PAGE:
Extra-corporeal normothermic machine perfusion of the porcine kidney: working towards future utilization in Australasia.

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The ongoing supply-demand gap with respect to donor kidneys for transplantation necessitates the increased use of higher kidney donor profile index and/or donation after circulatory death (DCD) kidneys. Machine perfusion (MP) preservation has become increasingly popular as a means to preserve such organs. Human data regarding normothermic kidney MP (NMP) is in its infancy, and such a system has not been established in the Australasian clinical setting.


Modified cardio-pulmonary bypass technology was utilized to develop a viable NMP kidney perfusion system using a porcine DCD model. System development and optimization occurred in two stages, with system components added in each experiment to identify optimal perfusion conditions.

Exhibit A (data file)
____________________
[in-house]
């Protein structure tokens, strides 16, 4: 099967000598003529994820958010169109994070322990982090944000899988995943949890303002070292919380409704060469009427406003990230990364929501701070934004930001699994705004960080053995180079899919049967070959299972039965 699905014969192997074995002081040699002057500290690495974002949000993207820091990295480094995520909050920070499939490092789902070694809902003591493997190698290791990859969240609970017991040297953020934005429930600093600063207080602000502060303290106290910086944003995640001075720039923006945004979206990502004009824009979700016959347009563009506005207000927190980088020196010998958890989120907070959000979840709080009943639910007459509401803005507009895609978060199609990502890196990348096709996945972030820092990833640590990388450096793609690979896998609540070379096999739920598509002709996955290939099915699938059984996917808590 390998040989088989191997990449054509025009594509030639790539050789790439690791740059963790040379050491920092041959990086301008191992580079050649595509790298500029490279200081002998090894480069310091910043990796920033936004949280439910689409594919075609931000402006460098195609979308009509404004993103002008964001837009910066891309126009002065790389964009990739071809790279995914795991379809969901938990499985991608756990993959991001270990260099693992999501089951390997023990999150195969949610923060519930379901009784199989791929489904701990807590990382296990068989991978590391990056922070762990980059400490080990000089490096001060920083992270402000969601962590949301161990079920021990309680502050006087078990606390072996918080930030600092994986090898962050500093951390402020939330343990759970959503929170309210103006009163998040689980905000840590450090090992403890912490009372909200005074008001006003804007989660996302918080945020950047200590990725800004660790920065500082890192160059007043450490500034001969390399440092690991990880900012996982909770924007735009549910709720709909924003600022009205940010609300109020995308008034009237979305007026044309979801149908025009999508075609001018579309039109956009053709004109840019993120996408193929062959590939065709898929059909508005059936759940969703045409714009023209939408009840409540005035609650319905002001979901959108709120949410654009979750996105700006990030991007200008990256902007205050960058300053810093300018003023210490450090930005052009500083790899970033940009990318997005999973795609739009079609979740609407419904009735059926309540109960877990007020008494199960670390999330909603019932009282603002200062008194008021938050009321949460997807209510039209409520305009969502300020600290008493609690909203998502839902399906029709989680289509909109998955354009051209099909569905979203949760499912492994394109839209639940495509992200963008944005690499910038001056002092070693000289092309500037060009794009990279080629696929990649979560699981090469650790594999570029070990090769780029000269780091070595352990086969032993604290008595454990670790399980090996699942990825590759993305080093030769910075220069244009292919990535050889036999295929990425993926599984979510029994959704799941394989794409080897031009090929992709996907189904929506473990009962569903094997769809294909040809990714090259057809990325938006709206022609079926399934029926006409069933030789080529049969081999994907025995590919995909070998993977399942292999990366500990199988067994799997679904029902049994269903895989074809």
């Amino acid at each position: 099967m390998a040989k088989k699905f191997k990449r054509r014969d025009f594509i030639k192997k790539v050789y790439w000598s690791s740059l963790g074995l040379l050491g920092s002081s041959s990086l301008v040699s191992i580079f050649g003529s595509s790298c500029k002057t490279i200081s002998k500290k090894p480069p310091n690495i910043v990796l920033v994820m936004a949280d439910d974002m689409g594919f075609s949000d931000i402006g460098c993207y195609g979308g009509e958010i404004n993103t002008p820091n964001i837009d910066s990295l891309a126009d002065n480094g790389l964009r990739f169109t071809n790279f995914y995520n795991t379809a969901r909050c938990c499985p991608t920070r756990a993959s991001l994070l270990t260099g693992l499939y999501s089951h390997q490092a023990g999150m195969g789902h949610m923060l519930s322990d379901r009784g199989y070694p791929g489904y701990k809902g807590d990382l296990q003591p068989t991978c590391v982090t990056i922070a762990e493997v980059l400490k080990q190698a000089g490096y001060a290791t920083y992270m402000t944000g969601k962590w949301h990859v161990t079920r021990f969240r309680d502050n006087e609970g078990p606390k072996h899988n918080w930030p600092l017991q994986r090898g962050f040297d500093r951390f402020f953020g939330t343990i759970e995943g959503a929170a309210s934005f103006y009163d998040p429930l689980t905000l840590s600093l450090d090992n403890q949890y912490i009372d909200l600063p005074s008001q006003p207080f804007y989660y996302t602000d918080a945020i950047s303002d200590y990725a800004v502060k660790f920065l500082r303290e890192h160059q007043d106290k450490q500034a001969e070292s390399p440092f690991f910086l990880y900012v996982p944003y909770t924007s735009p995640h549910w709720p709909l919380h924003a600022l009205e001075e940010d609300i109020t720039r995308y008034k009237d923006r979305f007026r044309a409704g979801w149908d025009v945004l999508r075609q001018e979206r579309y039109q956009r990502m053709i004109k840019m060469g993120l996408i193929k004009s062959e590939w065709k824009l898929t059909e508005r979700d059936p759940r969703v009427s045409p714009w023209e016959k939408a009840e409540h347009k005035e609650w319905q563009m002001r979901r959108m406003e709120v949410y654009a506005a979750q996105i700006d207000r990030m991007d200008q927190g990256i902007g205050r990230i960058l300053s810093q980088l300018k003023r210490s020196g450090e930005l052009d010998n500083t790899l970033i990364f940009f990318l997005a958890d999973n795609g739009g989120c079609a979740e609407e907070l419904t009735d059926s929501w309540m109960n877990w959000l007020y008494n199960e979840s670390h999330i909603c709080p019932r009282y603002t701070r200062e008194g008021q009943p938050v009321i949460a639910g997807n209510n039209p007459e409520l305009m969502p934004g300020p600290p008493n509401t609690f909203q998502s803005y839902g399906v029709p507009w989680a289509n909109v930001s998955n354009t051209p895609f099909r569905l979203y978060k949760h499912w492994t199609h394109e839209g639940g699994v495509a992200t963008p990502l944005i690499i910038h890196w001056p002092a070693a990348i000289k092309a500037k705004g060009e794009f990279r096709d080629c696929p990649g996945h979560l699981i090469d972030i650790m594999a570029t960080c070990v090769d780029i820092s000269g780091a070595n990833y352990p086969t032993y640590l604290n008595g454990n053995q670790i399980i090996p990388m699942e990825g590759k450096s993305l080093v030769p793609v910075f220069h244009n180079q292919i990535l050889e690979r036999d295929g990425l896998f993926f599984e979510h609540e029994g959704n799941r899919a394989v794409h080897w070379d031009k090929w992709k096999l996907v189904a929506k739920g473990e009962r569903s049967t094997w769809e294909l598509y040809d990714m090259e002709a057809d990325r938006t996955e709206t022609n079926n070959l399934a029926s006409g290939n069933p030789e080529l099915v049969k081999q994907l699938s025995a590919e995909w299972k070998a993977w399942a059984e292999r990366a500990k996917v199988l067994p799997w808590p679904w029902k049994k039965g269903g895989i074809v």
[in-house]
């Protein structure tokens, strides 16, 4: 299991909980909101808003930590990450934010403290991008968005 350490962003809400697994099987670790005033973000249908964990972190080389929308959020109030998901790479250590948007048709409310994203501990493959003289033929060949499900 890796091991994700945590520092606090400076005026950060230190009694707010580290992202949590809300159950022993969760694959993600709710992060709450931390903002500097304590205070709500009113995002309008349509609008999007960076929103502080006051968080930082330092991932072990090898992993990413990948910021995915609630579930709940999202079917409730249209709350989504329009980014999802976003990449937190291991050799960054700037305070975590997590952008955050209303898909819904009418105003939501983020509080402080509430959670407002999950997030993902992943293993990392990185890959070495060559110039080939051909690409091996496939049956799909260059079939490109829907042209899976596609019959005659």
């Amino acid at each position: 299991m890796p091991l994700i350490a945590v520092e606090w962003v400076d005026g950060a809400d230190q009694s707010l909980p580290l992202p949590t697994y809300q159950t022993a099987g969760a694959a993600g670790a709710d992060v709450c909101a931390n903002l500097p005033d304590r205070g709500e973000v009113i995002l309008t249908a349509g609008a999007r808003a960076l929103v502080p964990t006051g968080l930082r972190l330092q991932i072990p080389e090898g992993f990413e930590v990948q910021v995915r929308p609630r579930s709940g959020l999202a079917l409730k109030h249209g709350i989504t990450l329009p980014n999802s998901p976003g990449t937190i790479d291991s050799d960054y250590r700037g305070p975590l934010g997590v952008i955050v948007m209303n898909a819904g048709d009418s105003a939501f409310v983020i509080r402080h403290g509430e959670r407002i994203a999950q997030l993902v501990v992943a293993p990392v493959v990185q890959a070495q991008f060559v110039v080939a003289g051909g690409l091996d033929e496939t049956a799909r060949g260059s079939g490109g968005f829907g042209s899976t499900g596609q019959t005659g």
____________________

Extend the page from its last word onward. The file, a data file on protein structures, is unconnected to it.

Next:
Device functionality was demonstrated by the successful perfusion of and urine production by, eight porcine kidneys. Urine production diminished in the presence of colloid in the perfusate. Pressure-controlled (compared with flow-controlled) perfusion is preferable as a safe perfusion pressure range can be maintained. More physiologic perfusion conditions are achieved if oxygenation is provided by an oxygen/carbon dioxide mixture compared to 100% oxygen.


A viable and reproducible NMP system was established and tested in porcine kidneys, which was able to simulate graft function extra-corporeally. Further work is required to identify the most optimal perfusion conditions. Prior to its utilization in clinical transplantation, the system should be tested in non-transplanted human kidneys.

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